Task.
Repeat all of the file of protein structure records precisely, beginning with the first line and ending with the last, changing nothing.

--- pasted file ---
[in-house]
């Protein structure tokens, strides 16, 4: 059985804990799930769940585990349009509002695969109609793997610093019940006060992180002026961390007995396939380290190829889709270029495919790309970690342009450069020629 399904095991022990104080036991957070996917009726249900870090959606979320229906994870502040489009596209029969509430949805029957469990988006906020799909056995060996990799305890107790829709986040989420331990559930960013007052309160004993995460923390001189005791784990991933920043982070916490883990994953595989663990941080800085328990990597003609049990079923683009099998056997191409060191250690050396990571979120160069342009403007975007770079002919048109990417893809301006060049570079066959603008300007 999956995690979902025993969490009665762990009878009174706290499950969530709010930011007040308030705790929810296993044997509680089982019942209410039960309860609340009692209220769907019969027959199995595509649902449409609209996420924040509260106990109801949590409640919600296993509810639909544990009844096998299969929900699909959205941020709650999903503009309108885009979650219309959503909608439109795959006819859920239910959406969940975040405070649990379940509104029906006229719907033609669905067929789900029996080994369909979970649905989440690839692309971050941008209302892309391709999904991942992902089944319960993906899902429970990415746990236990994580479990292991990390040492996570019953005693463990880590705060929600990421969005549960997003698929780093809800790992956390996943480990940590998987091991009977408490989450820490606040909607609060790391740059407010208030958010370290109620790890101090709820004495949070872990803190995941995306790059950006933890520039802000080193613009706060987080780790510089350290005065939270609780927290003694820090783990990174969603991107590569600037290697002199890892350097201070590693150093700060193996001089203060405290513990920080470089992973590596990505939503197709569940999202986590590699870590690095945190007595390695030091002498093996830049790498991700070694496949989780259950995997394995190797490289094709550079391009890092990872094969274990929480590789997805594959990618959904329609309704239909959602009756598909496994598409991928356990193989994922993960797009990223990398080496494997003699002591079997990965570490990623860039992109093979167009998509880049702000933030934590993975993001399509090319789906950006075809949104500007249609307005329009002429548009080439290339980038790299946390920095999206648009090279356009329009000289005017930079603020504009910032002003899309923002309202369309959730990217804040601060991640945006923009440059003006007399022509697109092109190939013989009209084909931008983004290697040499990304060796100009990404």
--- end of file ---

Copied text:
[in-house]
């Protein structure tokens, strides 16, 4: 059985804990799930769940585990349009509002695969109609793997610093019940006060992180002026961390007995396939380290190829889709270029495919790309970690342009450069020629 399904095991022990104080036991957070996917009726249900870090959606979320229906994870502040489009596209029969509430949805029957469990988006906020799909056995060996990799305890107790829709986040989420331990559930960013007052309160004993995460923390001189005791784990991933920043982070916490883990994953595989663990941080800085328990990597003609049990079923683009099998056997191409060191250690050396990571979120160069342009403007975007770079002919048109990417893809301006060049570079066959603008300007 999956995690979902025993969490009665762990009878009174706290499950969530709010930011007040308030705790929810296993044997509680089982019942209410039960309860609340009692209220769907019969027959199995595509649902449409609209996420924040509260106990109801949590409640919600296993509810639909544990009844096998299969929900699909959205941020709650999903503009309108885009979650219309959503909608439109795959006819859920239910959406969940975040405070649990379940509104029906006229719907033609669905067929789900029996080994369909979970649905989440690839692309971050941008209302892309391709999904991942992902089944319960993906899902429970990415746990236990994580479990292991990390040492996570019953005693463990880590705060929600990421969005549960997003698929780093809800790992956390996943480990940590998987091991009977408490989450820490606040909607609060790391740059407010208030958010370290109620790890101090709820004495949070872990803190995941995306790059950006933890520039802000080193613009706060987080780790510089350290005065939270609780927290003694820090783990990174969603991107590569600037290697002199890892350097201070590693150093700060193996001089203060405290513990920080470089992973590596990505939503197709569940999202986590590699870590690095945190007595390695030091002498093996830049790498991700070694496949989780259950995997394995190797490289094709550079391009890092990872094969274990929480590789997805594959990618959904329609309704239909959602009756598909496994598409991928356990193989994922993960797009990223990398080496494997003699002591079997990965570490990623860039992109093979167009998509880049702000933030934590993975993001399509090319789906950006075809949104500007249609307005329009002429548009080439290339980038790299946390920095999206648009090279356009329009000289005017930079603020504009910032002003899309923002309202369309959730990217804040601060991640945006923009440059003006007399022509697109092109190939013989009209084909931008983004290697040499990304060796100009990404």